What happens if we perceive the American presidential elections from the perspective of pop culture? By comparing the spectacle of politics to reality television shows such as American Next Top Model and American Idol, the construction of the media personality and its star myth becomes visible. Just like other media personalities, politicians are the most convincing when they succeed in “being themselves,” thereby providing the illusion of authenticity. Although these media events are not the same - obviously the next American president will have a greater impact on global political reality than any next American top model or pop idol - some of the media strategies are remarkably similar. On October 23, Jaap Kooijman will give a lecture on this topic at the Roosevelt Academy in Middelburg. On the evening of the elections, November 4, he will give a lecture at SPUI25, join a debate at CREA, and reflect on the rhetoric of hope at the infowarroom in the Melkweg.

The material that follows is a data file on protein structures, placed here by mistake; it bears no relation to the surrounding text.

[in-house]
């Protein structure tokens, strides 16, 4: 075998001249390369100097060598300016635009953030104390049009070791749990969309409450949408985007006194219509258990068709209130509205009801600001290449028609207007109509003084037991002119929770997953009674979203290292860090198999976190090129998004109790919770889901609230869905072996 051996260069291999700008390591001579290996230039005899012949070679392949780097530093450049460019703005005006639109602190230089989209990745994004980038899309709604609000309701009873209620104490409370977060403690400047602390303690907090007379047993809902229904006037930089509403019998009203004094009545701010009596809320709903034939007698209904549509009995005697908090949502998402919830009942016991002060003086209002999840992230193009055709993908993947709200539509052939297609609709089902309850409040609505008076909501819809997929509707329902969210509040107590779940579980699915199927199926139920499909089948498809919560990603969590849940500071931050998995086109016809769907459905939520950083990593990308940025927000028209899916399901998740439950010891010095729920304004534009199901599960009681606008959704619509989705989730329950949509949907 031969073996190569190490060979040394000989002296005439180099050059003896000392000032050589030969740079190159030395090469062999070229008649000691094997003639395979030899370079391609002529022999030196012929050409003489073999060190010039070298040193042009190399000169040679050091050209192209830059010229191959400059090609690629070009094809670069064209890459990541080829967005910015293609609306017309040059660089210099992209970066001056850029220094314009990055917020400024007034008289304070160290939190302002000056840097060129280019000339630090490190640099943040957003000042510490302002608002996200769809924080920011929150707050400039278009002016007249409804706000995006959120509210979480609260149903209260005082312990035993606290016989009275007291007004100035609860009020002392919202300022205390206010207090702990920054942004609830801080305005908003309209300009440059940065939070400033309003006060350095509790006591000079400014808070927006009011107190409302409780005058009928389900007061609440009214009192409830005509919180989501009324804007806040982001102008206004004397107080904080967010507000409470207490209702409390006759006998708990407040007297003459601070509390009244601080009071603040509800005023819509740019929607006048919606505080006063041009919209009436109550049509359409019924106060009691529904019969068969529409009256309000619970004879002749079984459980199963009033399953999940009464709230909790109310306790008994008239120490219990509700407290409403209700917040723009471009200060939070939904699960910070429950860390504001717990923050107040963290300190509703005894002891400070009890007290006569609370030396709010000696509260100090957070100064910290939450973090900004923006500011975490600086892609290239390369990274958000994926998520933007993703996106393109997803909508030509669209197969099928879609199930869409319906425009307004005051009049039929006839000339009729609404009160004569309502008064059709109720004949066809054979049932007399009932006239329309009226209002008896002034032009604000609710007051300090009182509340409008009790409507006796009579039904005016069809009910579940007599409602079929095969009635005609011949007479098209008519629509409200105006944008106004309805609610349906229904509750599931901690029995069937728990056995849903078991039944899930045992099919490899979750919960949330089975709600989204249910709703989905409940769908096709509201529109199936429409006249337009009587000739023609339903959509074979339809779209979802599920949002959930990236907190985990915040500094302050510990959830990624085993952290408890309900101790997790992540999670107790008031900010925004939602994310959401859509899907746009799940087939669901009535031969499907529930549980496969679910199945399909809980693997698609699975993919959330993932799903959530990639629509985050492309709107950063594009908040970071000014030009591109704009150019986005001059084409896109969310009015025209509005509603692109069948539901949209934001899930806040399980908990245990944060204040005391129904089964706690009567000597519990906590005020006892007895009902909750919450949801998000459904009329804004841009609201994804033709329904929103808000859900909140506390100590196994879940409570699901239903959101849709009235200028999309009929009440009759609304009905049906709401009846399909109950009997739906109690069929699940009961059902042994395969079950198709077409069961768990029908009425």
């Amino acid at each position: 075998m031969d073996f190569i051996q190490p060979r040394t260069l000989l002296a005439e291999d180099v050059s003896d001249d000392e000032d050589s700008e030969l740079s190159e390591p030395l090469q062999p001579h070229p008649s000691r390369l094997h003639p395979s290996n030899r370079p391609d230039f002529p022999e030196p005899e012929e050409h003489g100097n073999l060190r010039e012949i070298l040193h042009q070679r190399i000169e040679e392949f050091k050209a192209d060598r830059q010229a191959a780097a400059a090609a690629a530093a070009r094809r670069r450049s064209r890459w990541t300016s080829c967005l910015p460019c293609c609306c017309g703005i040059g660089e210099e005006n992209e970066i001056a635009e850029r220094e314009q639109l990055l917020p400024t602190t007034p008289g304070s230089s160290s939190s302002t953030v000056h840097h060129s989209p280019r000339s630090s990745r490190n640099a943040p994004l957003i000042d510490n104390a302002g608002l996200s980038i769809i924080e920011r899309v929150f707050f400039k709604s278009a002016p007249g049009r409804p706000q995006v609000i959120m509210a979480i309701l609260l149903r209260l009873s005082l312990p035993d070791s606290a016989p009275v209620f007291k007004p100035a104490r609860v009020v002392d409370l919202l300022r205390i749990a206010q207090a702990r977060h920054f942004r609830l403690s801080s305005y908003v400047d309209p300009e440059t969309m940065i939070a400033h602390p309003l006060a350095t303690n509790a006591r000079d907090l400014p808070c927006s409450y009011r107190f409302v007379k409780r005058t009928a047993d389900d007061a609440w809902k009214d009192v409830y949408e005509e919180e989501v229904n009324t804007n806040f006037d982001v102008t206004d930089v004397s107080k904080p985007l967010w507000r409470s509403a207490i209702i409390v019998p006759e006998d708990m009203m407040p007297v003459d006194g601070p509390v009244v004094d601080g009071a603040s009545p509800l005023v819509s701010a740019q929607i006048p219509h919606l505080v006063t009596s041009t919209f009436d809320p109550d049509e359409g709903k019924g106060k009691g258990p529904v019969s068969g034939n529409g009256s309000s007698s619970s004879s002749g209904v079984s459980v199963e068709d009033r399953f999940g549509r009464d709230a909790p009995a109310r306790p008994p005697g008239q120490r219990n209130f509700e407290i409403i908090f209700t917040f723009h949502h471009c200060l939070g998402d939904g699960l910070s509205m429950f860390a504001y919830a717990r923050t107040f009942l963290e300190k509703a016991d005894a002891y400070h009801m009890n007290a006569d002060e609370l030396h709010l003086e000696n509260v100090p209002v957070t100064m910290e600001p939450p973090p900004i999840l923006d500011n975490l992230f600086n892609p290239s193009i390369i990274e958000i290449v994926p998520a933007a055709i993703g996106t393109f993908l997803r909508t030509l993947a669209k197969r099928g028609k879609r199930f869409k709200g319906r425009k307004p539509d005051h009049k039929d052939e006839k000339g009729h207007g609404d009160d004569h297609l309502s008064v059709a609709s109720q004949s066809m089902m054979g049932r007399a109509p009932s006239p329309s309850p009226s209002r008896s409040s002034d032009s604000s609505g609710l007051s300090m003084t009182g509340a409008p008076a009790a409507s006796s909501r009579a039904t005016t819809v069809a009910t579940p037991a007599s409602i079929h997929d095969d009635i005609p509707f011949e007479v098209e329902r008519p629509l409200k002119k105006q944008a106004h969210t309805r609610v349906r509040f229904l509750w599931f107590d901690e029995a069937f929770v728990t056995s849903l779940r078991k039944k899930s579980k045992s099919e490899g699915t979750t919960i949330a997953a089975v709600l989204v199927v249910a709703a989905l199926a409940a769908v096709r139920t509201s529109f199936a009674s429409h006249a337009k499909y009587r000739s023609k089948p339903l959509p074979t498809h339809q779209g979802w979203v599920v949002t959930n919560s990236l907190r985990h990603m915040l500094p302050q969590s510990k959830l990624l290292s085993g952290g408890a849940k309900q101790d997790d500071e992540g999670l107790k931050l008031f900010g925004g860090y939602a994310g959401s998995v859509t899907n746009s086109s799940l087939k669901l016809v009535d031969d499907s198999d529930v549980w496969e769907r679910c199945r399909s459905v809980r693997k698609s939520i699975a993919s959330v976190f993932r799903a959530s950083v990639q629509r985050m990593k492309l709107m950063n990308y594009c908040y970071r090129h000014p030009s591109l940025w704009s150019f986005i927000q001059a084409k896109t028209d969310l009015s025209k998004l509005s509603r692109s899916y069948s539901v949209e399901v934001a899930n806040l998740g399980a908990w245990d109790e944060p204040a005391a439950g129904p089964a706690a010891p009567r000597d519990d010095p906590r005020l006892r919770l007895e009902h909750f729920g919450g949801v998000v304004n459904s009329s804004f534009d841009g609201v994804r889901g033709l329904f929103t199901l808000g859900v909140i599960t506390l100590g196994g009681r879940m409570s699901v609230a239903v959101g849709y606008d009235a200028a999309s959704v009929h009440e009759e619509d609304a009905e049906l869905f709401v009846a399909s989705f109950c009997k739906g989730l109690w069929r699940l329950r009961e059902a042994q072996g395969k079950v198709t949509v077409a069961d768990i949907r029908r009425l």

At a symposium on the “guilty pleasures” of reality television, organized by Studium Generale Universiteit Utrecht and student association Alcmaeon on 2 April 2008, Jaap Kooijman presented a historical overview of the genres that eventually led to the reality television formats we know today. Rather than perceiving programs such as Big Brother and Idols merely as signs of contemporary culture, implying that current times are more “superficial” and “shallow” than before, Kooijman follows the historical traces of reality television back to television genres such as candid camera, news, talk shows, crime shows, documentary, and more. Other speakers at the conference included social psychologist Wilco van Dijk and Bart Spring in ‘t Veld, the first winner of the very first Big Brother, broadcast in the Netherlands in 1999.